November 2 Digest: This Week in Wildfire Recovery News

This is a digest of selected news and media that emerged over the last week related to wildfire emergencies, recovery efforts, and resilience building efforts in the American West. 

Three California Towns Transformed by Wildfire: One Rebuilding, One in Ruins, One Threatened

From SF Chronicle by JD Morris | October 30, 2021

After the Camp and Dixie fires, residents of Greenville, Paradise, and Quincy are left with their properties destroyed, more threats of wildfires, soaring housing costs, the constant presence of smoke and hard choices for what to do next.

The Coming Age of Climate Trauma

From The Washington Post, by Andrea Stanley | October 27, 2021

How California communities face a crisis of PTSD after a continuous stream of devastating wildfires.

After Climate-Driven Fires, Finding a Way to Return Home

From The New York Times, by Grace Mitchell Tada | October 31, 2021

Climate risks around the world are leading to fewer affordable places to live, especially in California where the Paradise Recreation and Park District plans on building a protective buffer of private lots.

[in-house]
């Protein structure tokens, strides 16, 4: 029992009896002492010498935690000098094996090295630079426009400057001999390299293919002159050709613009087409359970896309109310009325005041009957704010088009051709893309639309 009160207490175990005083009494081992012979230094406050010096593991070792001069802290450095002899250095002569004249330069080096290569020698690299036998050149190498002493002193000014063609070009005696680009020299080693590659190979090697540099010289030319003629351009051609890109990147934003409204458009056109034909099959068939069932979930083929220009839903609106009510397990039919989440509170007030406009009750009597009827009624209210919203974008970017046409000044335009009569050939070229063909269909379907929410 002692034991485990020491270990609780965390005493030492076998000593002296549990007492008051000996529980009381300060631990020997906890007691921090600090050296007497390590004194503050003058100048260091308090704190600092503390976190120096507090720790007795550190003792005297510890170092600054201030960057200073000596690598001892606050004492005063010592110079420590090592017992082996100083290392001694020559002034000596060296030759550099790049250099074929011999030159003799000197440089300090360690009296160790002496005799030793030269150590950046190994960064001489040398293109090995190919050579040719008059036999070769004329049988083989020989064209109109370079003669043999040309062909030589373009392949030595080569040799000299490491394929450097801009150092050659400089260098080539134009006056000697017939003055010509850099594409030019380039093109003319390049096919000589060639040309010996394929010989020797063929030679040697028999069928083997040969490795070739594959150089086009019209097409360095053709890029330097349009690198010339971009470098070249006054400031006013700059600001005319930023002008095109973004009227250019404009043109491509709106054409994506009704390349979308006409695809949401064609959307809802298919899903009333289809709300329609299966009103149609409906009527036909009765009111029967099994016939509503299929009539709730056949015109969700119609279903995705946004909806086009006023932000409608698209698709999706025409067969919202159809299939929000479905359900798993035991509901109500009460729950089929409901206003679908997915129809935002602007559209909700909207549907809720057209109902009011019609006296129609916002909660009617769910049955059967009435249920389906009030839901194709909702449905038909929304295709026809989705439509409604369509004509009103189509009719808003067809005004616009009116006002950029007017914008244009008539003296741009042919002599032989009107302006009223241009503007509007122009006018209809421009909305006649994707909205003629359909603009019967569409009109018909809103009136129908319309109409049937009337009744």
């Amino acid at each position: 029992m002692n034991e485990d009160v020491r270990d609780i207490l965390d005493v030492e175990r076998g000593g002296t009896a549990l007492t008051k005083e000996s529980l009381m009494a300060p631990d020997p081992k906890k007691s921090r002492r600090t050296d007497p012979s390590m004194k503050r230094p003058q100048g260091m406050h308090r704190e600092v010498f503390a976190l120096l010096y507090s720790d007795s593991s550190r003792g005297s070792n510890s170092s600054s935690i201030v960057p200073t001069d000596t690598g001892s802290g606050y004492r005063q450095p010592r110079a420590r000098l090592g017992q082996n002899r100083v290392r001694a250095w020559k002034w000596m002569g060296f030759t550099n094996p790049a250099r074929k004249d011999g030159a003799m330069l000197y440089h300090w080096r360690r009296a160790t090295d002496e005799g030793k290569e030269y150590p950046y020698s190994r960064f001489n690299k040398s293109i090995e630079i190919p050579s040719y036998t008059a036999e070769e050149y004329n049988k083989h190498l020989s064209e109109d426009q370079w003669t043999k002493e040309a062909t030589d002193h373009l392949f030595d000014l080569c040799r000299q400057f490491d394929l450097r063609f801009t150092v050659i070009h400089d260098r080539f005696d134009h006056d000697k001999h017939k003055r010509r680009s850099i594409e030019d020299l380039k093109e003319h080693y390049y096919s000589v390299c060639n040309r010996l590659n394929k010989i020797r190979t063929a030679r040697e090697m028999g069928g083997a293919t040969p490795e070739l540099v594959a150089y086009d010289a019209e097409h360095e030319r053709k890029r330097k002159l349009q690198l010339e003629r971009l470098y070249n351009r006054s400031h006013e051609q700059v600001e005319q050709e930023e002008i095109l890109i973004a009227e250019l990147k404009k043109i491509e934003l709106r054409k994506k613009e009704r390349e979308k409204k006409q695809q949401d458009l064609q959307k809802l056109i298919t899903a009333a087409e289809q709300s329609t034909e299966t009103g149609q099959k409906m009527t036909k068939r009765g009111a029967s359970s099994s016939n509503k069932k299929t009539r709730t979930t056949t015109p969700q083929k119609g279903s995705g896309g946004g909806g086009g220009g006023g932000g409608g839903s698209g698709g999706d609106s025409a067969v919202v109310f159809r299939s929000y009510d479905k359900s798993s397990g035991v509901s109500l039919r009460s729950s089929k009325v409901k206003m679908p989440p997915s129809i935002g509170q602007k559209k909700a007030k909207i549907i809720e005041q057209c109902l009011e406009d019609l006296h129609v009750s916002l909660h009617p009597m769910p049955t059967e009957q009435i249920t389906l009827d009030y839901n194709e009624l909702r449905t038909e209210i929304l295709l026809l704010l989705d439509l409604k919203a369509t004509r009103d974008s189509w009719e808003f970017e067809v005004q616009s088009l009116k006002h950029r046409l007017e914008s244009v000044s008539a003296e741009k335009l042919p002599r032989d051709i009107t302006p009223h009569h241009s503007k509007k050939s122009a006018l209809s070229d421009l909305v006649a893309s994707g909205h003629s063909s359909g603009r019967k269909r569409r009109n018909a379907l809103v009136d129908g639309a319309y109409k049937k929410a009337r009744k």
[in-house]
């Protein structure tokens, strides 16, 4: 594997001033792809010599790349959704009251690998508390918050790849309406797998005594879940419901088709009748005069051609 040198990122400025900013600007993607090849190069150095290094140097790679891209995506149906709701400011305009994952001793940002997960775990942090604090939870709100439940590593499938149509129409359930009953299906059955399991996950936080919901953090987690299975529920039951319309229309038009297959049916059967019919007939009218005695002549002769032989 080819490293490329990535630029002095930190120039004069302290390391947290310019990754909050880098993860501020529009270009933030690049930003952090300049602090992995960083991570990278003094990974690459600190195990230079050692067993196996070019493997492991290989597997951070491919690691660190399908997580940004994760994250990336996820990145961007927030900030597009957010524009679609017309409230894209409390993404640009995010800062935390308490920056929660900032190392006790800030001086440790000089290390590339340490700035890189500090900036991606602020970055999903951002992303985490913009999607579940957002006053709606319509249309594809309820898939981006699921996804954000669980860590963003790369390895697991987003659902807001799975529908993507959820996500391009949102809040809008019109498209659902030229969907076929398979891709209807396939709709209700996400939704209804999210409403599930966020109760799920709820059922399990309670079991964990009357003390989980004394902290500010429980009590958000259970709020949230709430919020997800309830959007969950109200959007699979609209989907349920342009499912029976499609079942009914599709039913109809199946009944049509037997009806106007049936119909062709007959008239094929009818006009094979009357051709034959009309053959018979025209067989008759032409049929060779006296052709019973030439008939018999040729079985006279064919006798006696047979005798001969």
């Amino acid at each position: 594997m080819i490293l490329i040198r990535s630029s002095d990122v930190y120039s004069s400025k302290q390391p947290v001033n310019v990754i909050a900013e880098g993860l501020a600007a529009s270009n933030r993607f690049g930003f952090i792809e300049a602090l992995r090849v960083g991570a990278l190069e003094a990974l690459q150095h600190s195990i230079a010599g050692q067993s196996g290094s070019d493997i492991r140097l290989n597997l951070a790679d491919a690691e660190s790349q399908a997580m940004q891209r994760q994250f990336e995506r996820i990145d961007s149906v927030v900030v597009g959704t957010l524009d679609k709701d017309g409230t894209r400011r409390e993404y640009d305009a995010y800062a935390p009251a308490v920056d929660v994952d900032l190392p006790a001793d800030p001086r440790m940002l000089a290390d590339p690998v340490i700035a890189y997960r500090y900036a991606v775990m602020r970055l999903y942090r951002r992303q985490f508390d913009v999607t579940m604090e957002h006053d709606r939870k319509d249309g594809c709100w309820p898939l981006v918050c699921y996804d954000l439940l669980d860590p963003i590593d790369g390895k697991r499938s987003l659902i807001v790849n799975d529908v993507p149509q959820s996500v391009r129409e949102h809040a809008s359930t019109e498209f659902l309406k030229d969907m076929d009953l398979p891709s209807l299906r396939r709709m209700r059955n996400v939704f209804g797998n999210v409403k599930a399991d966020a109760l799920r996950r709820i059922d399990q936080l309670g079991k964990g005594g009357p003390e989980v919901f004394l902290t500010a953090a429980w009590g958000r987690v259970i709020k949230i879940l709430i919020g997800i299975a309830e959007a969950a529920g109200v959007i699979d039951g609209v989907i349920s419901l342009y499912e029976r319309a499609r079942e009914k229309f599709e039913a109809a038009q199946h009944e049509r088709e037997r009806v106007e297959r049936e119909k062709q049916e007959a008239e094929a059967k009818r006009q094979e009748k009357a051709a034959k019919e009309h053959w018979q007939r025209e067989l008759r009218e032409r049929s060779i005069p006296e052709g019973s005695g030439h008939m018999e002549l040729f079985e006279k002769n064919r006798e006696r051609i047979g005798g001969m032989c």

Addressing Housing Needs In Rural California In The Wake Of Natural Disasters

From CA FWD, by Amber Bolden | October 28, 2021

CHIP President and CEO Seana O’Shaughnessy continues to work to provide affordable housing options, helping communities build homes themselves, and collaborating with communities to offer helpful information and services to rental residents

FEMA Told Them to Get Out. It Was Pretty Much Impossible

From Newser By Kate Seamons | October 30, 2021

California man loses his home, and is unable to find a vacancy after failing to submit mandatory paperwork during a time he focused on caring for his ailing wife.

New Filing in Lawsuit Names PacifiCorp Responsible for Some Labor Day Fires

From KQED Forum, Hosted by Madison LaBerge| October 29, 2021

Fire investigator looking into the Labor Day weekend fires finds PacifiCorp's electrical equipment may be guilty in causing or contributing to the spread of the Echo Mountain fire.

Native American Traditions Inform California Wildfire Prevention | KQED Arts

From KQED Arts a film by Cameron Nielsen | September 21, 2021

As wildfires in Sonoma County become increasingly devastating, a growing group of people look towards traditional Native American practices and perspectives for living in harmony with natural elements. Indigenous tribes, lease holders, and fire fighters are coming together to steward the land with fire, setting intentional prescribed burns in order to promote healthy landscapes and reduce the devastation caused by wildfires in California.

The Native American Way of Fighting Wildfires

From Bloomberg, by Francis Wilkinson | October 28, 2021

State and federal officials are learning how Native American cultural ways lived with and used fire in the western U.S. before Europeans arrived.

For Tribes, 'Good Fire' a Key to restoring Nature and People

From AP News, by John Flesher | October 28, 2021